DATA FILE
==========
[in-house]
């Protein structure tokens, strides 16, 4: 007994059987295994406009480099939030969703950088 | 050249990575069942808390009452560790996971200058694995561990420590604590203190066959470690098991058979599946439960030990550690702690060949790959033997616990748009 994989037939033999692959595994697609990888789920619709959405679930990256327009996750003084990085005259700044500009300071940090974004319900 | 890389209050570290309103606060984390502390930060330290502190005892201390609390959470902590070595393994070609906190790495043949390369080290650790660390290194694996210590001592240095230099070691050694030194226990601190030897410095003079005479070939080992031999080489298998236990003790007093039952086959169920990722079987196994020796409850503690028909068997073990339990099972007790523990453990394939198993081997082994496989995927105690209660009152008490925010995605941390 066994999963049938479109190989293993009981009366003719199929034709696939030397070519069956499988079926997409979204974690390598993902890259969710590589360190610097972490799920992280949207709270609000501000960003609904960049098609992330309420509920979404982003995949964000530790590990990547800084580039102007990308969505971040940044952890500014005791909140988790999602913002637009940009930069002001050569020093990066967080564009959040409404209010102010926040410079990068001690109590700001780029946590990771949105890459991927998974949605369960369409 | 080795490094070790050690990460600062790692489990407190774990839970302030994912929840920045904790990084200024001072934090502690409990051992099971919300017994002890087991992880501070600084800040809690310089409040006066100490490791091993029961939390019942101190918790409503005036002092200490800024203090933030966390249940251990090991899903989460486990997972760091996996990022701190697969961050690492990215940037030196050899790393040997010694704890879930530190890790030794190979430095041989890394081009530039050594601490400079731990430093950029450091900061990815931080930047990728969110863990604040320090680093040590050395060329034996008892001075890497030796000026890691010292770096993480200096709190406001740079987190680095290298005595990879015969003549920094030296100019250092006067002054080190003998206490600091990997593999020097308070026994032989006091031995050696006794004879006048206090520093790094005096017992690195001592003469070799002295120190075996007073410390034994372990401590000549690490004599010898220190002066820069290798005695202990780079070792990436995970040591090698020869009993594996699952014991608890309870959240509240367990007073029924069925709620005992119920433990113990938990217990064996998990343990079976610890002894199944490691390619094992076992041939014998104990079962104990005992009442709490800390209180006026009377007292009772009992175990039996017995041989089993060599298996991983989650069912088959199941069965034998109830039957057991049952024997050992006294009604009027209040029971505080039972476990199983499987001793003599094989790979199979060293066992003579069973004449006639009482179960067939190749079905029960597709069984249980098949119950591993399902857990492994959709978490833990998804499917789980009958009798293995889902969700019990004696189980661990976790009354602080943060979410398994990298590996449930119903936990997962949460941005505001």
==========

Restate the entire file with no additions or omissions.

[in-house]
């Protein structure tokens, strides 16, 4: 007994059987295994406009480099939030969703950088 | 050249990575069942808390009452560790996971200058694995561990420590604590203190066959470690098991058979599946439960030990550690702690060949790959033997616990748009 994989037939033999692959595994697609990888789920619709959405679930990256327009996750003084990085005259700044500009300071940090974004319900 | 890389209050570290309103606060984390502390930060330290502190005892201390609390959470902590070595393994070609906190790495043949390369080290650790660390290194694996210590001592240095230099070691050694030194226990601190030897410095003079005479070939080992031999080489298998236990003790007093039952086959169920990722079987196994020796409850503690028909068997073990339990099972007790523990453990394939198993081997082994496989995927105690209660009152008490925010995605941390 066994999963049938479109190989293993009981009366003719199929034709696939030397070519069956499988079926997409979204974690390598993902890259969710590589360190610097972490799920992280949207709270609000501000960003609904960049098609992330309420509920979404982003995949964000530790590990990547800084580039102007990308969505971040940044952890500014005791909140988790999602913002637009940009930069002001050569020093990066967080564009959040409404209010102010926040410079990068001690109590700001780029946590990771949105890459991927998974949605369960369409 | 080795490094070790050690990460600062790692489990407190774990839970302030994912929840920045904790990084200024001072934090502690409990051992099971919300017994002890087991992880501070600084800040809690310089409040006066100490490791091993029961939390019942101190918790409503005036002092200490800024203090933030966390249940251990090991899903989460486990997972760091996996990022701190697969961050690492990215940037030196050899790393040997010694704890879930530190890790030794190979430095041989890394081009530039050594601490400079731990430093950029450091900061990815931080930047990728969110863990604040320090680093040590050395060329034996008892001075890497030796000026890691010292770096993480200096709190406001740079987190680095290298005595990879015969003549920094030296100019250092006067002054080190003998206490600091990997593999020097308070026994032989006091031995050696006794004879006048206090520093790094005096017992690195001592003469070799002295120190075996007073410390034994372990401590000549690490004599010898220190002066820069290798005695202990780079070792990436995970040591090698020869009993594996699952014991608890309870959240509240367990007073029924069925709620005992119920433990113990938990217990064996998990343990079976610890002894199944490691390619094992076992041939014998104990079962104990005992009442709490800390209180006026009377007292009772009992175990039996017995041989089993060599298996991983989650069912088959199941069965034998109830039957057991049952024997050992006294009604009027209040029971505080039972476990199983499987001793003599094989790979199979060293066992003579069973004449006639009482179960067939190749079905029960597709069984249980098949119950591993399902857990492994959709978490833990998804499917789980009958009798293995889902969700019990004696189980661990976790009354602080943060979410398994990298590996449930119903936990997962949460941005505001």